I’m an intensely private person. That’s a hard thing to be when you’ve been called to be a pastor most of your adult life, even harder when you have a lifelong calling to write! Both writing and preaching demand a lot of self-giving, expose you to yourself in ways you might not otherwise have looked for, and lay you open to other people’s judgments and demands. But I keep trying to be true to the calling and still be true to myself and my need for some boundaries. It’s been a bit of a struggle. So I want to share with you something I found yesterday that explains why I keep at it. I read the following quote from a young minister who has found wisdom worth sharing. She wrote:
“Our hunger is for words that are real and honest, that evoke our deepest emotions, that name the wilderness in which we live and enlighten us to the truth that we are not alone there…. I am being led to love my congregation – and the world – with words that matter.” *
I want to hang those words on my wall, nail them to my doorpost, and paste them on my forehead. I believe that is what people are looking for (it’s what I look for as I read other people’s work), and that’s what I am trying to give when I preach or blog. Whether I’m successful or not is another matter, but that’s what I always hope and pray will come of it somehow: that some small thing I’ve been able to say will shed some light for someone else – not on me, but on their own feelings and experiences. However trivial or personal the stories I tell, the reason for telling them is only to share something that I believe others might relate to, in the hope that they will find it stirring up some fresh understanding, a common experience, or even some clarifying difference, for their own lives.
So I’m disappointed and troubled when what I get back is commentary and critique on my life. It happens fairly often. What I hope for instead from my listeners (in the parish or on the page) is more along the lines of dialogue or (what I most appreciate) some sign that something I’ve said has resonated with them and been helpful in some way. I’m not looking for praise or criticism. I’m especially not wanting someone to tell me about my life or their opinion of it on the basis of some small snippet that I’ve shared. (I’m always a little surprised when people feel they have enough wisdom or the right to do that.)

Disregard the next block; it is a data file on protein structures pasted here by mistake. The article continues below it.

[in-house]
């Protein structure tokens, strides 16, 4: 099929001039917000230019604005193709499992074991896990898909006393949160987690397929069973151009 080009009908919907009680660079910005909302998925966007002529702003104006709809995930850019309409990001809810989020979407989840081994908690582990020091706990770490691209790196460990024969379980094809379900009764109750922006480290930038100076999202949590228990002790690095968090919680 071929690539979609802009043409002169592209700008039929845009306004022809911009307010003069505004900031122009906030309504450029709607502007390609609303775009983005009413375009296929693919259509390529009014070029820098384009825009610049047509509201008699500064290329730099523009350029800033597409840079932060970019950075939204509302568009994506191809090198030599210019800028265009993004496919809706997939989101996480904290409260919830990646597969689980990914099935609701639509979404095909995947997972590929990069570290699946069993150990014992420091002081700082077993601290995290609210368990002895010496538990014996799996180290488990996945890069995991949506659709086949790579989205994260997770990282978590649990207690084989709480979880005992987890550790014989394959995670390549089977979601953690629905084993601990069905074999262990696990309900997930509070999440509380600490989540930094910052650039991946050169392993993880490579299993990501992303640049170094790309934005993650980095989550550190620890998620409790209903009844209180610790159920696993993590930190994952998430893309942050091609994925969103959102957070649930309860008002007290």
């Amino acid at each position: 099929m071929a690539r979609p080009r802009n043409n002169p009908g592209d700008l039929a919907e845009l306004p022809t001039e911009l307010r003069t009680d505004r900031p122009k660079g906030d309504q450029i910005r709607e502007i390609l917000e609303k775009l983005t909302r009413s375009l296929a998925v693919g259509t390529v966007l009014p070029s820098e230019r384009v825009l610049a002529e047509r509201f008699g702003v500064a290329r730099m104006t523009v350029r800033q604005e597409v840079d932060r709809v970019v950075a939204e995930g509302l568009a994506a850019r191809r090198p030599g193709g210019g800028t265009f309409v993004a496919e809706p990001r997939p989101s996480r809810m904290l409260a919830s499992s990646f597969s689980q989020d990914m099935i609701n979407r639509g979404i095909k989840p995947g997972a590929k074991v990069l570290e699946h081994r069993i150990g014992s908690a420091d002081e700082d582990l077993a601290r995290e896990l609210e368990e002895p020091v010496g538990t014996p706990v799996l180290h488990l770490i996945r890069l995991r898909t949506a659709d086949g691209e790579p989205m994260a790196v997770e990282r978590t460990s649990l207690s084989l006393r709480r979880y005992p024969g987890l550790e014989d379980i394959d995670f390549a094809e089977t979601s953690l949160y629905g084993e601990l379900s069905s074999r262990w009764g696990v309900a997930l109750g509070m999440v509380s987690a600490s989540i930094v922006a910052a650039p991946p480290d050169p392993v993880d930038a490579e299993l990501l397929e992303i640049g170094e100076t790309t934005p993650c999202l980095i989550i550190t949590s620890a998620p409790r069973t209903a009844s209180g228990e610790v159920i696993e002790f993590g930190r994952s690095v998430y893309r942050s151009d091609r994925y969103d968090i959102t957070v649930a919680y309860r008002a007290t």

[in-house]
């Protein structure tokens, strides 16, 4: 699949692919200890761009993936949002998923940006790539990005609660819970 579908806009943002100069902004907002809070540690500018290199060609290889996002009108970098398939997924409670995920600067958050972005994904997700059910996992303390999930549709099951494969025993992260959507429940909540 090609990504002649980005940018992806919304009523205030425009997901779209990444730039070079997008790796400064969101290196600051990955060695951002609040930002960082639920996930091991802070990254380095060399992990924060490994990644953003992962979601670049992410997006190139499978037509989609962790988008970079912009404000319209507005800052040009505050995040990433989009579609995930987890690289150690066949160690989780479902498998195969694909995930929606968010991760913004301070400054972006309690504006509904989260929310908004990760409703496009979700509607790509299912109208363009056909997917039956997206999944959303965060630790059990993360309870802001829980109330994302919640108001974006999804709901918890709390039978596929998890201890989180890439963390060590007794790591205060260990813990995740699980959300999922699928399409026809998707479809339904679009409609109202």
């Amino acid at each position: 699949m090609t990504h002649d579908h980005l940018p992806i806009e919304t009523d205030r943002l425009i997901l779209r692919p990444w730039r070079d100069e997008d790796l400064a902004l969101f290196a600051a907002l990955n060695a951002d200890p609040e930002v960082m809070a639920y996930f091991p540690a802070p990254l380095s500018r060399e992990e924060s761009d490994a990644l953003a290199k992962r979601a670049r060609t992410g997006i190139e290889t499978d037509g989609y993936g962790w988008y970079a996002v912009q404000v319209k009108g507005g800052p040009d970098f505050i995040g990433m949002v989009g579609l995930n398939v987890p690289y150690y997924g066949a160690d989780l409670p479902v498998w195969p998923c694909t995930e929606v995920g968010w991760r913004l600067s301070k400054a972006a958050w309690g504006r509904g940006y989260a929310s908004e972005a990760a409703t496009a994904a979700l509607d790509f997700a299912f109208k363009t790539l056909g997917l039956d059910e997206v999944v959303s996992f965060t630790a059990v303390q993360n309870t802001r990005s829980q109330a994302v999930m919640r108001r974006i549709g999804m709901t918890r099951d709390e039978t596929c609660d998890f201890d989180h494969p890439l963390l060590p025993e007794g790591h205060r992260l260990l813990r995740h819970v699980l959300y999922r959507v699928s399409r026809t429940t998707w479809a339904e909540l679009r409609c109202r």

The fact is, I have found that neither praise nor criticism is helpful to me. Honest appreciation, simple and real, is a gift. But too much praise is a temptation to pride, and criticism or feedback I haven’t asked for intimidates and makes it more difficult for me to be radical in truth-telling or risky in self-giving. Daring to be radical and risky (at least a little bit), to be thoughtfully observant, and to be personal (hard as that is for me) are all critical to being able to say anything significant at all. So pastoring, preaching and blogging have often challenged me, much as I love doing these things.
Still, I can’t give up. I believe that words are important, that they can carry light into shadowy places and can give hope and a sense of companionship in the journey. I believe I’m called to use my words for good purpose, to “love the world” with them as Pastor Otts put it. So I will continue to dare to do this radical risky thing, exposing my thoughts to a world that may not like or understand them or consider them worthwhile; loving strangers with my words who may not love me back; forgiving people who presume more knowledge of me than they actually have; and being gentle with my fences, letting some light come through. I only hope I can keep getting better at all this as time goes on.
If you are a garrulous type, eager for others to know the inner corners of your life, God bless you! May the stranger you trust always be kind to you. If you are, like me, more careful of what you share of your inner life, God bless you too. May God help us both to share what we are called to share, keep what we are called to keep, and give what we can give, as wisdom teaches us.
Grace and peace to you as we walk through Holy Week, through death, toward Easter’s rising.
*Teri McDowell Ott, “Wilderness Venture,” Christian Century, April 16, 2014, vol. 131, no. 8, p. 11